As I finished up my last post I was thinking that my next post would be all about the wonderful time I had during my long-awaited Girls’ Week.
I would be sharing about the wonderful family and friends (aside from my immediate family) that I would be blessed to spend time with –
Cousin Robin who picked me up from the airport and then hung around with Elna and I for dinner. How delightful that was!
My buddy Lynne who had just arrived home from a hiking excursion out west and would be leaving shortly for Hawaii to welcome a new grandbaby. How wonderful to spend the day with her!
I might be remembering my brave brother who (along with his lovely wife and daughter) joined our group on Sunday. I say brave because he was the only guy, and there were 10 of us girls! And I’ll also be remembering that I didn’t think to take any pictures of that! Doof.
Or maybe I would be sharing about the fun time I had with my great-nieces-
Michele – an energetic 2 year old
Her little sister, Sawyer, who is just about 10 months!
And Rianne – twelve years old and helpful beyond words!
Or maybe I’d be remembering about the time we spent just hanging out on the lawn (getting ready to chase Michele!)
Anyone for a dip?
I’d be remembering the last minute scramble for a group picture of This Year’s Girls –
or the beautiful sunsets that we were blessed with –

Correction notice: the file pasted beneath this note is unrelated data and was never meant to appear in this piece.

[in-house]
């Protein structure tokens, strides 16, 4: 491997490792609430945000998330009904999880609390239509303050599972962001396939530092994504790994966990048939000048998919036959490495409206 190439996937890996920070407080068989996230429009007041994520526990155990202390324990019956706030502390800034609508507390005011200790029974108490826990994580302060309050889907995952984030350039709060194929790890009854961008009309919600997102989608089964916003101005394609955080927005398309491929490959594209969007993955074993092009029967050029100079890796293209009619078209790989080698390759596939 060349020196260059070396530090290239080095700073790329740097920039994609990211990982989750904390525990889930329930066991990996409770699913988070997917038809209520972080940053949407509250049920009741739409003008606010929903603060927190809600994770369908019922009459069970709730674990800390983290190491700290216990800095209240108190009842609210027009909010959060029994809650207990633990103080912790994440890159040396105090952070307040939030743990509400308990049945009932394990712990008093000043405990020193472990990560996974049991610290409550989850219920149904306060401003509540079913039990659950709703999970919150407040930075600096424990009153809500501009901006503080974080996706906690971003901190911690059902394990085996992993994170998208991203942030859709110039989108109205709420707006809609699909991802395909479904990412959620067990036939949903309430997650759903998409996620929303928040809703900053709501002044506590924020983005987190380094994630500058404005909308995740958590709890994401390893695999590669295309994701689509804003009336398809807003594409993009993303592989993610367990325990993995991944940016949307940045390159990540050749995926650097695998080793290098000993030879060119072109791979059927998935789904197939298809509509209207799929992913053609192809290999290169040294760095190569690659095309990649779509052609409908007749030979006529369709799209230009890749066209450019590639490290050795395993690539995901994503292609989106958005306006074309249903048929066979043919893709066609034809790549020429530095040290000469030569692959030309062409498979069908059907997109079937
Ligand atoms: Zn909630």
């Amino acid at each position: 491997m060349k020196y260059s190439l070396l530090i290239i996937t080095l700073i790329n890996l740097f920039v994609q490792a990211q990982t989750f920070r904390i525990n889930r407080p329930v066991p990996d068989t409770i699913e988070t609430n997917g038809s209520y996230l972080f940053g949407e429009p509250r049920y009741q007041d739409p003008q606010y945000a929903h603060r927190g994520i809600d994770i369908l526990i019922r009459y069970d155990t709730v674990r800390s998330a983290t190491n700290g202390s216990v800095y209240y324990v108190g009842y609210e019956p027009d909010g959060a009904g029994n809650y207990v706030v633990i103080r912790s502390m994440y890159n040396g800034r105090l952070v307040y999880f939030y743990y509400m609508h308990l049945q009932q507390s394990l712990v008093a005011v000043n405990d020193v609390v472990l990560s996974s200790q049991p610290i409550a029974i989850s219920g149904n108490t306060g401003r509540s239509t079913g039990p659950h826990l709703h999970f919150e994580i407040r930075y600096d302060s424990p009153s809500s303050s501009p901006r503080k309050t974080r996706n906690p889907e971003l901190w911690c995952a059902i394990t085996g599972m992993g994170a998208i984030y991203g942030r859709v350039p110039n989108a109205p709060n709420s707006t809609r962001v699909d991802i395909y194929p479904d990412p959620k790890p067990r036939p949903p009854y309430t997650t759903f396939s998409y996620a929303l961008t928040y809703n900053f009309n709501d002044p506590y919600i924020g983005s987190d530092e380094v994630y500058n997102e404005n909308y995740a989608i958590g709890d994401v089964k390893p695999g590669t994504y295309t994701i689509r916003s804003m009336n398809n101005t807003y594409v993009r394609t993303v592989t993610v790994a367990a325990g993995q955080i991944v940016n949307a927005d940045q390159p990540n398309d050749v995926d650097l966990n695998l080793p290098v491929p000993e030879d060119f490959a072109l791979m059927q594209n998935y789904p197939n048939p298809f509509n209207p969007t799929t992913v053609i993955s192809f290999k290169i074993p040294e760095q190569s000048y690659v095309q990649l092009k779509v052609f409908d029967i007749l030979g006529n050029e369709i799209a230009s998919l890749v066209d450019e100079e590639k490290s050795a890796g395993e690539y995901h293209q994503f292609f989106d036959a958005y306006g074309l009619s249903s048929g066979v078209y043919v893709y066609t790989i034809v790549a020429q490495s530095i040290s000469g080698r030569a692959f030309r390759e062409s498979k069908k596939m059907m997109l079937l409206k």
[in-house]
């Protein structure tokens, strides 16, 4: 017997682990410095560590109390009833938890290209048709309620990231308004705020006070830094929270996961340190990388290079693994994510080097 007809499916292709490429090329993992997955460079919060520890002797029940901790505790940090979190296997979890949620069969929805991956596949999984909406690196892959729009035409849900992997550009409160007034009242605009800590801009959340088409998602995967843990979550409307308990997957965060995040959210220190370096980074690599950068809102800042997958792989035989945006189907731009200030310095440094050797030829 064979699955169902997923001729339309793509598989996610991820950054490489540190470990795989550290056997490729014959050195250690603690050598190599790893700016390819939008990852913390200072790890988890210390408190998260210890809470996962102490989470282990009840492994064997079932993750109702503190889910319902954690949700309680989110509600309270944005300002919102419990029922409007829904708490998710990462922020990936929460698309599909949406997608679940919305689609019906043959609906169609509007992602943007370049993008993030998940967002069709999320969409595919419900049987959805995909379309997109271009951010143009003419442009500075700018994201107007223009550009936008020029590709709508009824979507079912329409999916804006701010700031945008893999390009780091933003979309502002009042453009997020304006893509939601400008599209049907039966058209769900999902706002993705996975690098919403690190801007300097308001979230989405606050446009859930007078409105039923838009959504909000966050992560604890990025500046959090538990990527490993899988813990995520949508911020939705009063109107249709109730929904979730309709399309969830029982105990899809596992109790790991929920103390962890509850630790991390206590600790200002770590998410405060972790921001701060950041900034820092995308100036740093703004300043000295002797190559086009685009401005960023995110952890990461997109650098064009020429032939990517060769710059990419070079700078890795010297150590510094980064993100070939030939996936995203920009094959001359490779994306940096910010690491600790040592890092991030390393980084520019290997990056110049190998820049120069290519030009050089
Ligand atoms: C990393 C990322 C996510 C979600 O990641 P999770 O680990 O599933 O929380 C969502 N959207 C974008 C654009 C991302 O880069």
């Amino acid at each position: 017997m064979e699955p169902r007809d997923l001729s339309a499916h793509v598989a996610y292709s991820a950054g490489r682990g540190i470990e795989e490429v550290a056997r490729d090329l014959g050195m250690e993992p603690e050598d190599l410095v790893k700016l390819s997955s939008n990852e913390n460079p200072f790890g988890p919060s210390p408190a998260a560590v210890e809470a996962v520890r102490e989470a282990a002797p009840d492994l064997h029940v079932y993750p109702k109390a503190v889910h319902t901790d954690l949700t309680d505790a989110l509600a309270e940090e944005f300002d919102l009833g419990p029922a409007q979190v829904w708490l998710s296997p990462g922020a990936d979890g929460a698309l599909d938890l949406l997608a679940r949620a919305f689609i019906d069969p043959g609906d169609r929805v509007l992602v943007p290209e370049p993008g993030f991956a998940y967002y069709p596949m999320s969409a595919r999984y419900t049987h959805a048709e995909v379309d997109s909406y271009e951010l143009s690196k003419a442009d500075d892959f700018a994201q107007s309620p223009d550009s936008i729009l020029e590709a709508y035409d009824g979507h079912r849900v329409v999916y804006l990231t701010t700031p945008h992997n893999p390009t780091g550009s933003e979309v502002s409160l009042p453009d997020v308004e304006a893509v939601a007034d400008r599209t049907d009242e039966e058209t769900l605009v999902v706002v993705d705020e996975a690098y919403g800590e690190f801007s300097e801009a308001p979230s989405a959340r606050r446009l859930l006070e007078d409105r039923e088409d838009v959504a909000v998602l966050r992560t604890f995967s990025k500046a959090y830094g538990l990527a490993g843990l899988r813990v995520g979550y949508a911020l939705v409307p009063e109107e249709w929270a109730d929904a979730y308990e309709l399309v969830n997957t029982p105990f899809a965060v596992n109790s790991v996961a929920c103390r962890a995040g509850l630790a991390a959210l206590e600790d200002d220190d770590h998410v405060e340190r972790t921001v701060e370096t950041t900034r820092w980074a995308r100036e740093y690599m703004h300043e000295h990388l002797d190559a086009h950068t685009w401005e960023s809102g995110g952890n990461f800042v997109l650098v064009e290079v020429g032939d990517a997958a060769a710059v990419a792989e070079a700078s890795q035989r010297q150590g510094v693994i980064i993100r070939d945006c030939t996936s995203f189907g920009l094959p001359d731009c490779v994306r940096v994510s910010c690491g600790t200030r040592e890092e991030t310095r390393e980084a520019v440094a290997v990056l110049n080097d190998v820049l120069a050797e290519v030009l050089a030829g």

And of course I will always remember the quiet times I had with my precious sisters, whether it was our early morning conversation with that first cup of coffee still snuggled under the covers, all of us in one bed or as we sat on the back porch and watched the sunset on our last evening together.
There are so many memories, and they are precious all.
But perhaps the most vivid memory of this year’s Girls’ Week will be the phone call that I got mid-morning on Memorial Day saying that Gary was in the ER in Nevada City with weakness on his right side. Within the next few hours he would be diagnosed as having a subdural hematoma and would be needing emergency brain surgery. By the end of the day (and upon being examined by a neurosurgeon) it was determined that the surgery might not be necessary, but I was on the first plane I could get and heading back across the country. From that point on the memories turn to blessings-
*Getting a flight that had me in Sacramento by noon on Tuesday. And making all the connections even after my hair barrette set off the security alarm in NH and I had to have a full body search!
*Having our daughter Lara meeting me in the airport (she was already “mostly” on vacation that week, so she was able to get to Sacramento on Monday!)
*Having wonderful, wonderful friends, Jo and Roy Butler, who took Gary to the ER and stayed with him until they got him into a bed in the ICU at a larger hospital. They kept me up to date on developments and were calm and steady and superb.
*Having my sisters with me to help me (and hold me) through those first uncertain hours.
*Realizing that Gary was getting excellent care from a top-notch hospital and neurosurgeon, even though I was 2000 miles away and could do nothing to help.